Pope Francis is a man of simplicity. So what kind of gift could Leonardo DiCaprio get him?
He doesn’t want to accumulate “things,” so he probably wouldn’t want a stack of DVDs (although he’d certainly feel validated in his critiques of capitalism after watching "The Wolf of Wall Street").
A ticket to the 2016 Global Citizen Festival would definitely be appreciated, but that didn't exchange hands.
Instead, Leo went with a book of Renaissance art, in particular the work of the Dutch painter Hieronymous Bosch.
Bosch lived in the late 15th and early 16th centuries and painted these riotous scenes of hundreds of people doing weird, nightmarish things. His work was often influenced by his Christian beliefs and the idea of sin corrupting the world.
During the encounter, Leo turned to the "Garden of Earthly Delights" and explained to the pope that it hung over his crib as a baby. The triptych, to Leo, foreshadows the current era of climate change and environmental destruction.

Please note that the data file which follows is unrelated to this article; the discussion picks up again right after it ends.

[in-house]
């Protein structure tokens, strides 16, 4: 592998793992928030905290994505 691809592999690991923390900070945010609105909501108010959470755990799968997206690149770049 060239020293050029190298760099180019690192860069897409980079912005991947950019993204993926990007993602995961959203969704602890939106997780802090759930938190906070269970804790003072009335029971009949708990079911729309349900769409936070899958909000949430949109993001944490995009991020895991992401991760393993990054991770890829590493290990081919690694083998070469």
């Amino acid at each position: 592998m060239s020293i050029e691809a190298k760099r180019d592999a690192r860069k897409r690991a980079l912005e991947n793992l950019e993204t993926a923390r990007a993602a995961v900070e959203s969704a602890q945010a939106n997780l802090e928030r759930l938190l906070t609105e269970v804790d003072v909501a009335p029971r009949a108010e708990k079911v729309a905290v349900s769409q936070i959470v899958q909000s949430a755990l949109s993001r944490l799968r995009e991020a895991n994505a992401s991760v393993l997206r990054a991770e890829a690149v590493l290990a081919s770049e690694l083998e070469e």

Galería online, Museo del Prado.
Leo also gave the pope a check for his charity.
And Pope Francis gave Leo a copy of his encyclical on climate change and poverty (worth a read!).
Beyond the friendly gifts, this meeting is a big deal.
Separately, Leo and Pope Francis are two humans who can reach millions and even billions of people with their message of protecting ecosystems and reversing climate change.
Who knows how many people they will be able to reach when they work together.
Recently, the largest climate agreement in history was signed in Paris. 195 countries agreed to cut back on carbon emissions, transition to a renewable economy and restore ecosystems. The catch, however, was that nothing was legally binding--countries just had to keep their word.
Throughout, skeptics said that without strong enforcement mechanisms plans would remain plans. That nothing would ever actually happen.
But if global citizens everywhere, following the lead of figures like Leo and Pope Francis, demand that economies change, then they will change.
Sustainability is possible. Sustainability can be the future. Everyone, everywhere, just has to work together to get there.
If we do, none of us have to live in a world envisioned by Hieronymous Bosch.